The sickle is issued to Girl #11 Mitsuko Souma. During the entire game she never loses it and she has used it to kill
- Megumi Eto:All Versions
- Yoji Kuramoto:Novel Only
- Tadakatsu Hatagami:Manga and Movie Only
- Yuichiro Takiguchi:Manga and Movie Only
Kama|鎌 or かま}} are Okinawan]] and Japanese traditional farming implements similar to a sickle used for reaping crops and also employed as a weapon. Before being used in martial arts, the kama was widely used in China, Japan, and the Philippines to cut crops. (Mostly rice.) The kama has also been used in Chinese martial arts from which the original Okinawan martial art Te(hand) and later Karate(empty hand) styles were influenced by and arguably developed out of. During the annexation of Okinawa by the Satsuma, all traditional weapons were outlawed. This led to the development of the kama and other Kobudo weapons which were also used for farming. It is sometimes known as a 'Hand Scythe'. The kama is also a popular modern forms competition weapon. Modern forms competitors often simply adapt their empty hand routine while holding kamas with little to no actual kama technique employed.
The Kama is a formidable weapon against weapons such as the sword or Bō because of the curved blades - users are able to trap or block such long weapons with one Kama and attack the opponent with the second. The fact that the Kama is such a small and versatile weapon led to it being developed and refined into a more popular weapon of stealth, much like the Shuriken. Often crafted with a serrated upper edge and a small piecing utensil on the handle for more uses, the kama is considered one of the deadliest stealth weapons in ancient Japan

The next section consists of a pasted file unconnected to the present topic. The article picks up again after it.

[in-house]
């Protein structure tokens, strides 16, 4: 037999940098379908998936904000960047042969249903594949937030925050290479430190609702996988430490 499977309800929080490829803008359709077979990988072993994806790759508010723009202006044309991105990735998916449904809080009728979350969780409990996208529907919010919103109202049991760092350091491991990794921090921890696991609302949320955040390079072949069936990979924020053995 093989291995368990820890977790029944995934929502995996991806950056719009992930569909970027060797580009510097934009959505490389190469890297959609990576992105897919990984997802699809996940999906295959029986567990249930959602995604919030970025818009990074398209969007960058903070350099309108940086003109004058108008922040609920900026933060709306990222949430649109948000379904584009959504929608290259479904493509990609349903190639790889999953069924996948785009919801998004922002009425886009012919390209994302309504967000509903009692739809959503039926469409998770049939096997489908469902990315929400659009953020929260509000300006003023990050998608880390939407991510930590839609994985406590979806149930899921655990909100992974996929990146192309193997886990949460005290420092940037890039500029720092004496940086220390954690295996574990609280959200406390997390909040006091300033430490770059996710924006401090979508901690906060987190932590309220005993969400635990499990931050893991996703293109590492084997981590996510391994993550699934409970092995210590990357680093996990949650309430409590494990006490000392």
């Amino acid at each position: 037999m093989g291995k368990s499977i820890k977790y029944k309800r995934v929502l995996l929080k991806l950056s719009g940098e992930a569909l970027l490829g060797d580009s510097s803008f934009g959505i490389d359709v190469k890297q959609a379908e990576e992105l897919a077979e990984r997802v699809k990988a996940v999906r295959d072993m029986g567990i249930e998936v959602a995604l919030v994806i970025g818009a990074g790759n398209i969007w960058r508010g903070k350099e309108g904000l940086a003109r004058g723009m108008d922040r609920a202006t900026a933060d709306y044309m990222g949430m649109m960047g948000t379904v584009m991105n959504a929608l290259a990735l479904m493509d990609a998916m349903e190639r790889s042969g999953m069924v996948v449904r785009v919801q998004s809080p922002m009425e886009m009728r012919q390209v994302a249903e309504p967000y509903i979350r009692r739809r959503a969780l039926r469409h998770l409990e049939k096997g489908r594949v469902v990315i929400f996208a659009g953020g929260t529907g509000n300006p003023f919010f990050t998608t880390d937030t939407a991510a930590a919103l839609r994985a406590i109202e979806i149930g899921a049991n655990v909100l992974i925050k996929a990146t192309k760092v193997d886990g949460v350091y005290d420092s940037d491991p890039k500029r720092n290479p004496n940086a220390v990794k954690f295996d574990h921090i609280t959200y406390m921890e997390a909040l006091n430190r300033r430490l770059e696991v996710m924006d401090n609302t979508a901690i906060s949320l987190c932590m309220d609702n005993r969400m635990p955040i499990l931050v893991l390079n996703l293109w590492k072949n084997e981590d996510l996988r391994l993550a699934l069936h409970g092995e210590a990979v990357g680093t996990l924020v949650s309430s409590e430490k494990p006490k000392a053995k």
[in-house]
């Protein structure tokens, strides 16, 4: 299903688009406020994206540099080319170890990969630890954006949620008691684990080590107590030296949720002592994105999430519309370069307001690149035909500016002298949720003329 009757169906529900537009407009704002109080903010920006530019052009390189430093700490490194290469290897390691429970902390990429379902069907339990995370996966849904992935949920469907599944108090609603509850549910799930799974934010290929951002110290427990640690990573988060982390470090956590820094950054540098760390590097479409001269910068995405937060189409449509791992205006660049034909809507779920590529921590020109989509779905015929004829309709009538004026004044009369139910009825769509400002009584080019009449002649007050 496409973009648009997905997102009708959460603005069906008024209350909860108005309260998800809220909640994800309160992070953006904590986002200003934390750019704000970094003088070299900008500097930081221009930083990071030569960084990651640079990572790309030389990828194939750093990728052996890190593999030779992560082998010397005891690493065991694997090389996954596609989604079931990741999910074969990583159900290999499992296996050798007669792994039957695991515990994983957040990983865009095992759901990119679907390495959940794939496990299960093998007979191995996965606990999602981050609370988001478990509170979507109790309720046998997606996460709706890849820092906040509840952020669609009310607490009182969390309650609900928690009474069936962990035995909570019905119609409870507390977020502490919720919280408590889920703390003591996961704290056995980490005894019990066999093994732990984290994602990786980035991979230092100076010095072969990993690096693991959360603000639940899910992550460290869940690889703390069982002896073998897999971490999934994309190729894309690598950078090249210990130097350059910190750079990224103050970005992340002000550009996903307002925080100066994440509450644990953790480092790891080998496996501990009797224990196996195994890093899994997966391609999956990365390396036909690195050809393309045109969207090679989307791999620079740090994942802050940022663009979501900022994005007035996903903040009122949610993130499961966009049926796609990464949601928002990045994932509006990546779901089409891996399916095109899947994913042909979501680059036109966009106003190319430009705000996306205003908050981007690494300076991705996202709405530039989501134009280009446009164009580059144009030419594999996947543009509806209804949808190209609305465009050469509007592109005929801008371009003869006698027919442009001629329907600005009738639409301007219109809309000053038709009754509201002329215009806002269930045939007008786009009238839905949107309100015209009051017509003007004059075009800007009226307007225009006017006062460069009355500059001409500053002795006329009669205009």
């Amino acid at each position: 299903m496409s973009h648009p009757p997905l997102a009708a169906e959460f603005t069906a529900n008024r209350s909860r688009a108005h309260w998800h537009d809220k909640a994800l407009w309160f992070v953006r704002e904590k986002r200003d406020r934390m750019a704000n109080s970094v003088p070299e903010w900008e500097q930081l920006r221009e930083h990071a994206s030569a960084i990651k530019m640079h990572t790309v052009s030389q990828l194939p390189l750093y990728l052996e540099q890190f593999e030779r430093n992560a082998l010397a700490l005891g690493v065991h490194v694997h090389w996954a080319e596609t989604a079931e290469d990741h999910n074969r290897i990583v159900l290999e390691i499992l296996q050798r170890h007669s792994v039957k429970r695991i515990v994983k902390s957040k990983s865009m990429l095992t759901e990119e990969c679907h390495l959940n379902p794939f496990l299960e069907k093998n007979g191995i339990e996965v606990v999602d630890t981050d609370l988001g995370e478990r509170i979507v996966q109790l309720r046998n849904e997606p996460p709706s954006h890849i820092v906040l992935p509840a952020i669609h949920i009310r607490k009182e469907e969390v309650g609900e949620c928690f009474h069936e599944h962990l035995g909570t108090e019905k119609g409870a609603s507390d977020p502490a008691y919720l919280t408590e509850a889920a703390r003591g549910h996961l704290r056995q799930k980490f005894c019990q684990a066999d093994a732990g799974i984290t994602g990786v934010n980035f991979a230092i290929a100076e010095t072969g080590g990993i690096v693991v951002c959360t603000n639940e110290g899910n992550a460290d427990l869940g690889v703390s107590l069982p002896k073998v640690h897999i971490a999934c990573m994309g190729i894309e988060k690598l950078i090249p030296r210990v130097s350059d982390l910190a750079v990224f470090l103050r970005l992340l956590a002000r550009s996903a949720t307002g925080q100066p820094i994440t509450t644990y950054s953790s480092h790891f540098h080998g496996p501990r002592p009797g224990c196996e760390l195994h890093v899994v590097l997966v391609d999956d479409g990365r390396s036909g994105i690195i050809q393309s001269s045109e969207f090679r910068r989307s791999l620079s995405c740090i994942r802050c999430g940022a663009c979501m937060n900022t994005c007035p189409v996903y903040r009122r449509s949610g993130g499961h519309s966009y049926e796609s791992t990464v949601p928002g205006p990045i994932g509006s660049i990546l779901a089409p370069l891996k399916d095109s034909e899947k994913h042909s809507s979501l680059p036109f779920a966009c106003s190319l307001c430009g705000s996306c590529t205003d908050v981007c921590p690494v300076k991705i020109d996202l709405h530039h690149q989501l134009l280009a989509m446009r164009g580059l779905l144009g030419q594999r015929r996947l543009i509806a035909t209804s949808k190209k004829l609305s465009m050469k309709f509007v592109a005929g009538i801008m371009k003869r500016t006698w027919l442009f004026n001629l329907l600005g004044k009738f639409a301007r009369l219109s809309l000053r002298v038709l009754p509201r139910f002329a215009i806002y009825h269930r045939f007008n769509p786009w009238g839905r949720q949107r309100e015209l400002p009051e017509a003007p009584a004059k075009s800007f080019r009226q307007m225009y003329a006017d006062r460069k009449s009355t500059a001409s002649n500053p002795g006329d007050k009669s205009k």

Kama are often included in weapon training segments of tae kwon do, karate, and more obscurely in some kung fu systems.
The kama is a sickle-like tool used in cutting rice and can be found all throughout Asia. However, the Okinawans are usually given credit for utilizing this agricultural tool as an organized method of combat due to their unique weapons history.